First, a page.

Australian disability advocate Chris Kerr has spent much of her life fighting for better accessibility on home soil. But an opportunity to work in South East Asia has been uplifting, confronting and occasionally undignified, and it has left her with a fresh determination to fight for fairness.
Chris Kerr is a respected leader, brilliant strategist and powerful, magnetic communicator.
She is also stuck, stranded, and slightly shirty — unable to get through the front door until someone comes to help.
"That is just purely by having to ask for help for everything that I need and not be able to come and go at my will.
"Things that are basic like going to the toilet. I have to arrange with someone that I'm going so they can look out for me so I can get back in the building, or which toilet do I go to because the facilities are not accessible."
Chris is in wheelchair as a result of injuries suffered in a horrific horse riding accident in her teens. The building she is stuck outside is, ironically, the Lao Disabled Women's Development Centre, on the outskirts of Vientiane, the capital of the landlocked South East Asian nation. She does not have the power in her arms to scale the steep ramps up to the foyer. Few would.
Inside are dozens of women with disabilities who live and work here. Some are on crutches, others have vision and hearing impairments. One diminutive young woman bounces around energetically on legs that end just above the ankle.
"I look at the women who live and work here seven days a week, 24 hours a day and they deal with a lack of accessibility with good humour, with dignity, without complaint and yet they are not recognising that if they had an accessible environment they would be way more able than they perhaps feel right at this moment.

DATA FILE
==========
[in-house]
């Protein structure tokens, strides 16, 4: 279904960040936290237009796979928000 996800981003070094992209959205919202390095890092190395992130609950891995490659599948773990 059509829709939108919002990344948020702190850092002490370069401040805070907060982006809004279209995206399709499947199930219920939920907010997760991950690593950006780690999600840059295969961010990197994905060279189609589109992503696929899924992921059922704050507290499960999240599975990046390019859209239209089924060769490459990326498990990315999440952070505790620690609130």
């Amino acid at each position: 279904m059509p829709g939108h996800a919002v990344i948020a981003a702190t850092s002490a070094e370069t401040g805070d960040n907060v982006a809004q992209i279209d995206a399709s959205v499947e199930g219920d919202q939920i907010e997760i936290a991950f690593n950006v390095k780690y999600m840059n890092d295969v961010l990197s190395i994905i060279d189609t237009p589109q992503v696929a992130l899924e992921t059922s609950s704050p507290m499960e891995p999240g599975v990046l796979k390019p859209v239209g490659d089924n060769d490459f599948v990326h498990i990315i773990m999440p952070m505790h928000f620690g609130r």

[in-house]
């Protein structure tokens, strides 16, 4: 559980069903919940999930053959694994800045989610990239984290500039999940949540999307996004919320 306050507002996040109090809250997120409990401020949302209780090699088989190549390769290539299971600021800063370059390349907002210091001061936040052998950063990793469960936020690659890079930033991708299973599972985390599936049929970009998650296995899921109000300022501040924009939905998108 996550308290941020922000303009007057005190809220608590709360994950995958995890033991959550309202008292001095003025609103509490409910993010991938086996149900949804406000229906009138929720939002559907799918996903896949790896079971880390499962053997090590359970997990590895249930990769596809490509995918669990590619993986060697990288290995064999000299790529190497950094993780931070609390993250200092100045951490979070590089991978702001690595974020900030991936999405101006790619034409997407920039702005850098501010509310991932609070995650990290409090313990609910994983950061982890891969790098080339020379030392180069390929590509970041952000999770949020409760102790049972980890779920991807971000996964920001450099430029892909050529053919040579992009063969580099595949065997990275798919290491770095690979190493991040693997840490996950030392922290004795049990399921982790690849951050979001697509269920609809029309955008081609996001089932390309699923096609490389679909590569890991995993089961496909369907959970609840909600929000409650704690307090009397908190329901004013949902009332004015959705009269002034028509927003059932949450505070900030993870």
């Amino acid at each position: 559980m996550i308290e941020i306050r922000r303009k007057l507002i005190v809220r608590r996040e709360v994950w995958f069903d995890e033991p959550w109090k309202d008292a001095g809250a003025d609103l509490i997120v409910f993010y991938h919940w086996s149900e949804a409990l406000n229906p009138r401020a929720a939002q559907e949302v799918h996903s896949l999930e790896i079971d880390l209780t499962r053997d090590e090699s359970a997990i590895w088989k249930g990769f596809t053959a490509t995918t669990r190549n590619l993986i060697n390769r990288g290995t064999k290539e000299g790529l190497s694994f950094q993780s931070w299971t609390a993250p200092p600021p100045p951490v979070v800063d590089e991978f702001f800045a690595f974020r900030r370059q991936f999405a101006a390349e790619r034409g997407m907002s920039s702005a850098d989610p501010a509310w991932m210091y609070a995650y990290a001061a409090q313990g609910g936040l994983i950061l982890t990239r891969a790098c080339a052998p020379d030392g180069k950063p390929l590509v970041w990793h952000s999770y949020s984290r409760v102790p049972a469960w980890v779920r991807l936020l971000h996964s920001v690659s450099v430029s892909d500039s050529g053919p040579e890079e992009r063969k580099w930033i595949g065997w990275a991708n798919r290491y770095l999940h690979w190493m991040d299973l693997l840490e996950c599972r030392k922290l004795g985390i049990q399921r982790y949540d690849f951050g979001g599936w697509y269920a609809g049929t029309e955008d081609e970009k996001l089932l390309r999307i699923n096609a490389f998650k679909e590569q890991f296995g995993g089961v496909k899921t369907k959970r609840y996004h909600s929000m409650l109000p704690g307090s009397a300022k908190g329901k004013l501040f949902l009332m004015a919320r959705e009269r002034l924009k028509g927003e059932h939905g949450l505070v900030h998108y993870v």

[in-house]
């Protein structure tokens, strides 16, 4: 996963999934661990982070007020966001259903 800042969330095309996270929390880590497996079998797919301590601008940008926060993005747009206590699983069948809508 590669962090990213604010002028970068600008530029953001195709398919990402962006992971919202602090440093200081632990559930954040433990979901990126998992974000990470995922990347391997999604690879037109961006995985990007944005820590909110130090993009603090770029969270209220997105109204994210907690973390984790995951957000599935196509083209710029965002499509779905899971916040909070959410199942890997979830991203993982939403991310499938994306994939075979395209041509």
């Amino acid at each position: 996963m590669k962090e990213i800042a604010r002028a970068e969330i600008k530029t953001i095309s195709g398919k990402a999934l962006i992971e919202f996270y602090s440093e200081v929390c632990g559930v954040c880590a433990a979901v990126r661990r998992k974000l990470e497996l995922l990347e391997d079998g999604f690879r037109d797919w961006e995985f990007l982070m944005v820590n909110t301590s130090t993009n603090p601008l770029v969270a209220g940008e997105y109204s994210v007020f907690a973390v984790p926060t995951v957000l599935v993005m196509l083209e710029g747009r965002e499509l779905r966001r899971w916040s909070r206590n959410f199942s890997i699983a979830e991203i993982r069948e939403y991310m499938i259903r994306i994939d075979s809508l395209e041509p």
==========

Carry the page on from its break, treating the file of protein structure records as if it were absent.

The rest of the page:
"The most significant impact of having to live and work in a building that's not designed for accessibility is that you actually are way more disabled than you need to be."
The lack of accessibility has a very personal effect on Chris, but she has an entirely professional response. Back home in Western Australia, she fronts ATLAS, which works to ensure people with a disability get access to health, fitness and sports activities, and she is here leading the Australian Aid-funded Disability Empowerment Skills Exchange (DESE).
Her team includes Paralympic basketballer Shelley Chaplin, Project Development Officer Leone Crayden and Communications and Advocacy Development Officer Nikki Harte. They have the broad brief of facilitating the participation of people with disabilities in Laos as contributors, leaders and decision makers, but Chris' plan is laser-focussed. She wants better accessibility through strategic use of donor resources.
"It's been piecemeal and ad hoc," she says, sympathetically.
"The women in the centre recognise the need for accessible toilets but how do they get the money to do that and is that a priority when they have so many other competing priorities like feeding and housing a group of students who are arriving?
And that is what Chris wants DESE's legacy to be.
Meanwhile, help arrives and she gets the push she needs to scale the steep ramp and manoeuvre herself inside the front door.
Chris heads straight to her desk, past the women learning to sew and others knitting mobile phone covers, to continue preparing Monday's speech to be delivered to powerful Laotian bureaucrats, business leaders and development organisations.
As a respected leader, brilliant strategist and powerful, magnetic communicator, there are a few things she'd like to see change.
This story was produced by ABC International Development as part of the Disability Empowerment Skills Exchange funded by Australian Aid.